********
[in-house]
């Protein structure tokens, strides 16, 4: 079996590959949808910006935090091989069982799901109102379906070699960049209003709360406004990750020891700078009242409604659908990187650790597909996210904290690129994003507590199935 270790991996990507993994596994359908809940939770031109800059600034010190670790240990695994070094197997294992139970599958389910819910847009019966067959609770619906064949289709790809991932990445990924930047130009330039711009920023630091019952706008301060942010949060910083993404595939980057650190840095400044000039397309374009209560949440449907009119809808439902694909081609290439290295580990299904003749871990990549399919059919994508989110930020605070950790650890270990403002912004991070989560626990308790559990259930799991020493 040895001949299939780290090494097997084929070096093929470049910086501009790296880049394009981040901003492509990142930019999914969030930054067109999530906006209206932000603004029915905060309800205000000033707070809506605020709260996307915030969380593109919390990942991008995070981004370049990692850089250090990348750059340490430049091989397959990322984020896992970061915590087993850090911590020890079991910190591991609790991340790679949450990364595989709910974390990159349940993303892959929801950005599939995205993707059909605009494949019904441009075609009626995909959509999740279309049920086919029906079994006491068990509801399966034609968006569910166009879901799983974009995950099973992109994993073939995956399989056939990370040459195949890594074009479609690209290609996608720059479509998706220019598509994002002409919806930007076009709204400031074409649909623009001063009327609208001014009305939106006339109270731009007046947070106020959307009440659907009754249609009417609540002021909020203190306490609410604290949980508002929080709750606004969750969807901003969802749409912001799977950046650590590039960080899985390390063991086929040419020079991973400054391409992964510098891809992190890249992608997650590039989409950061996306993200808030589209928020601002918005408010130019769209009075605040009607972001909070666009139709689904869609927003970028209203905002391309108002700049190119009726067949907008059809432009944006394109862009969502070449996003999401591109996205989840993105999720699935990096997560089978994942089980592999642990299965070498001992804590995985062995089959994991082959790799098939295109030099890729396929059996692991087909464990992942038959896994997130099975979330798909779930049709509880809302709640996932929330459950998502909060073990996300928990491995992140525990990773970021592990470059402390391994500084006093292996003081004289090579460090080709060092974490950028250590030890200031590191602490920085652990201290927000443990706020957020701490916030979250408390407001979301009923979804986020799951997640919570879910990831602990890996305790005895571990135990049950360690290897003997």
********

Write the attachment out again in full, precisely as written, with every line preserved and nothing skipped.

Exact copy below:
[in-house]
């Protein structure tokens, strides 16, 4: 079996590959949808910006935090091989069982799901109102379906070699960049209003709360406004990750020891700078009242409604659908990187650790597909996210904290690129994003507590199935 270790991996990507993994596994359908809940939770031109800059600034010190670790240990695994070094197997294992139970599958389910819910847009019966067959609770619906064949289709790809991932990445990924930047130009330039711009920023630091019952706008301060942010949060910083993404595939980057650190840095400044000039397309374009209560949440449907009119809808439902694909081609290439290295580990299904003749871990990549399919059919994508989110930020605070950790650890270990403002912004991070989560626990308790559990259930799991020493 040895001949299939780290090494097997084929070096093929470049910086501009790296880049394009981040901003492509990142930019999914969030930054067109999530906006209206932000603004029915905060309800205000000033707070809506605020709260996307915030969380593109919390990942991008995070981004370049990692850089250090990348750059340490430049091989397959990322984020896992970061915590087993850090911590020890079991910190591991609790991340790679949450990364595989709910974390990159349940993303892959929801950005599939995205993707059909605009494949019904441009075609009626995909959509999740279309049920086919029906079994006491068990509801399966034609968006569910166009879901799983974009995950099973992109994993073939995956399989056939990370040459195949890594074009479609690209290609996608720059479509998706220019598509994002002409919806930007076009709204400031074409649909623009001063009327609208001014009305939106006339109270731009007046947070106020959307009440659907009754249609009417609540002021909020203190306490609410604290949980508002929080709750606004969750969807901003969802749409912001799977950046650590590039960080899985390390063991086929040419020079991973400054391409992964510098891809992190890249992608997650590039989409950061996306993200808030589209928020601002918005408010130019769209009075605040009607972001909070666009139709689904869609927003970028209203905002391309108002700049190119009726067949907008059809432009944006394109862009969502070449996003999401591109996205989840993105999720699935990096997560089978994942089980592999642990299965070498001992804590995985062995089959994991082959790799098939295109030099890729396929059996692991087909464990992942038959896994997130099975979330798909779930049709509880809302709640996932929330459950998502909060073990996300928990491995992140525990990773970021592990470059402390391994500084006093292996003081004289090579460090080709060092974490950028250590030890200031590191602490920085652990201290927000443990706020957020701490916030979250408390407001979301009923979804986020799951997640919570879910990831602990890996305790005895571990135990049950360690290897003997």